Apologia for Slipping Off the Wobbly Pivot of Language While Attempting to Capture Something Vaguely yet Acutely Felt

Charles Wright bird

Q: What do you see as the future of poetry?
A: Oblivion.

Ever since I first noticed “my blood
setting out on its long journey beyond the skin”
I have been pondering that line.
I wrote it, sure, but

What the hell does it mean, you know?
Must be part of the dark speech of silence,
I guess.
But it’s here, and so are we.

So I keep rephrasing the question
Endlessly,
Hoping the answer might somehow change,
Becoming accessible.

Or at least that, you know,
It might make sense
One day.

 

The line in quotes is from a poem called “Buffalo Yoga.” ‘Nuff said. Some other lines are also from that poem, or from some other poems by Charles Wright. A few of those are also quoted in a book called “Understanding Charles Wright” which, obviously, I have not read. Other lines I made up.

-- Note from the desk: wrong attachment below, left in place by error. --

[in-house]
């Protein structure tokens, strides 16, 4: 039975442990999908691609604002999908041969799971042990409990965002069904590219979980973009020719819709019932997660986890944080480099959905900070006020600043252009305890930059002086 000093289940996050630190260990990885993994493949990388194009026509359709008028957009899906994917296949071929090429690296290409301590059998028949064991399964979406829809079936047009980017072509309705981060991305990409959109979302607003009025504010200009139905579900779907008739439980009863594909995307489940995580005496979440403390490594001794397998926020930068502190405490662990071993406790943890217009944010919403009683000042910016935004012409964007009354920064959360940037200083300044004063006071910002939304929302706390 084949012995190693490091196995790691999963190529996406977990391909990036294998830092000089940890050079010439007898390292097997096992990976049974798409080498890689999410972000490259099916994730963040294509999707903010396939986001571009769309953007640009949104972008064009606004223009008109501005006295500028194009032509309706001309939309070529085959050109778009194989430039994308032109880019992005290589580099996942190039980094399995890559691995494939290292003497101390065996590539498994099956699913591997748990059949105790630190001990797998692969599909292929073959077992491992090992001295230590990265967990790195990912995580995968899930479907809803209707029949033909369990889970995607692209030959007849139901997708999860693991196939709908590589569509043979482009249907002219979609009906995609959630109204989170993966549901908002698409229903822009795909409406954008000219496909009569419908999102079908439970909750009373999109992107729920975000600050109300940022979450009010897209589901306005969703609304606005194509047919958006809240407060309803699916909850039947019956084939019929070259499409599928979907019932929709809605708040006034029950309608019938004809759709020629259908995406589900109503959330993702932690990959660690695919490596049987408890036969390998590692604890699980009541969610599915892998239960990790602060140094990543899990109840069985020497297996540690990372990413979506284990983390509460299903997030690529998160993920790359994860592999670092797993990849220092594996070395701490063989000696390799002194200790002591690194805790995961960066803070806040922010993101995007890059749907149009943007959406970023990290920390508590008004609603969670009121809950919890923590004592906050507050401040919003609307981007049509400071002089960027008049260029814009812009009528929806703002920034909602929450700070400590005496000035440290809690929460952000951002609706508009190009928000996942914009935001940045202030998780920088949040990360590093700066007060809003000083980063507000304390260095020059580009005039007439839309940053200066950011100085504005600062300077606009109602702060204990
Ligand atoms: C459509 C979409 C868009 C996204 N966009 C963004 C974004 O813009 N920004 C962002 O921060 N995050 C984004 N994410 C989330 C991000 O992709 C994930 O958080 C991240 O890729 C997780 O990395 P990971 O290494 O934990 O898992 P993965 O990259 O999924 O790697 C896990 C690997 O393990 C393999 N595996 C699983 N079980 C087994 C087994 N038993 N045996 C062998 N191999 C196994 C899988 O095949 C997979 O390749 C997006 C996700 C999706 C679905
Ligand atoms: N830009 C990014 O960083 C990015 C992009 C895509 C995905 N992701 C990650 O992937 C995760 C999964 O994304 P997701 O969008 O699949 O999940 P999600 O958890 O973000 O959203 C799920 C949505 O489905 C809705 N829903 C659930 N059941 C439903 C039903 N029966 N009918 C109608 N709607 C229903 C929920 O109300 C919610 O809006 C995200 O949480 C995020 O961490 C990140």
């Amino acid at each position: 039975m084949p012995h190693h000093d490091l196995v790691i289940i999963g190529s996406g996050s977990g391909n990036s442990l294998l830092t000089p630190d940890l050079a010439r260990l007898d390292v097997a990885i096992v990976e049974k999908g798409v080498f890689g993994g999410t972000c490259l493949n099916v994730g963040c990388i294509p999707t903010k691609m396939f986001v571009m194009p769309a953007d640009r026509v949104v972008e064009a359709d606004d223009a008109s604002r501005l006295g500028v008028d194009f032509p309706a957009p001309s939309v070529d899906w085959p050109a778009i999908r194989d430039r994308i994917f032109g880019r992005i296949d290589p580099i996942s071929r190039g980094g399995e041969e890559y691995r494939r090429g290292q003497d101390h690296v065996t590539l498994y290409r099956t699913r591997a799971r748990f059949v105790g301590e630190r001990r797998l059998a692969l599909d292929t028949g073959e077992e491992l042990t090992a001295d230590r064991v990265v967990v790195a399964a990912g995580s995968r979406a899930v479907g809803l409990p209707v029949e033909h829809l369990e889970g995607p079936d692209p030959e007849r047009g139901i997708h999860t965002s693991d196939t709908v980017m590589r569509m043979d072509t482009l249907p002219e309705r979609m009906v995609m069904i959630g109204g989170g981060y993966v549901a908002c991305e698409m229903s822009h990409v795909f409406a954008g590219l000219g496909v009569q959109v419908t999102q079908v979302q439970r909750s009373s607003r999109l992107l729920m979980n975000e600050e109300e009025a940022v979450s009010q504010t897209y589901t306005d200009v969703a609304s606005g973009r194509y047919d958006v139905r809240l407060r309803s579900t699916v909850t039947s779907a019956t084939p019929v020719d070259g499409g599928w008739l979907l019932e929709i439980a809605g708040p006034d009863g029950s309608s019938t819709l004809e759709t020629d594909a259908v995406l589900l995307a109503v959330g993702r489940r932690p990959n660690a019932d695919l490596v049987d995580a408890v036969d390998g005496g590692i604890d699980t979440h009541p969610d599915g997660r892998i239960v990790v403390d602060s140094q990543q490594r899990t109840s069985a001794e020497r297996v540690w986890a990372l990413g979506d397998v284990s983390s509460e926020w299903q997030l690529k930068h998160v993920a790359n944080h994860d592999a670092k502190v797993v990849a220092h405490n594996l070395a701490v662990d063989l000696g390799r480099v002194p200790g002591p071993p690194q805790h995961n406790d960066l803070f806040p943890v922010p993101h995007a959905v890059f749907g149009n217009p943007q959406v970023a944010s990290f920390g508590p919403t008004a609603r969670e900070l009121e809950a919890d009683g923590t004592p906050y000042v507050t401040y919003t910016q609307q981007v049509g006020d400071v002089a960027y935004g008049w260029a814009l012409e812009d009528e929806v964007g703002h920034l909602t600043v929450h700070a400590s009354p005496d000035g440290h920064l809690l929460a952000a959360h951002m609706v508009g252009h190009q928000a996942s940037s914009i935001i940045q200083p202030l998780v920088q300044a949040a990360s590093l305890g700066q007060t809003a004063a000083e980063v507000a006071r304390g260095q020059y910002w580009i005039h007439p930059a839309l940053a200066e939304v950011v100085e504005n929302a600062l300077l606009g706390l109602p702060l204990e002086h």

The quoted language is from Daniel Cross Turner, “Oblivion’s Glow,” an interview with Charles Wright that appeared in the summer, 2005 issue of storySouth magazine

The image is a collage of Jim Marshall’s iconic photo of Johnny Cash from his 1969 gig at San Quentin State Prison, and Holly Wright’s photograph of poet (now laureate) Charles Wright.

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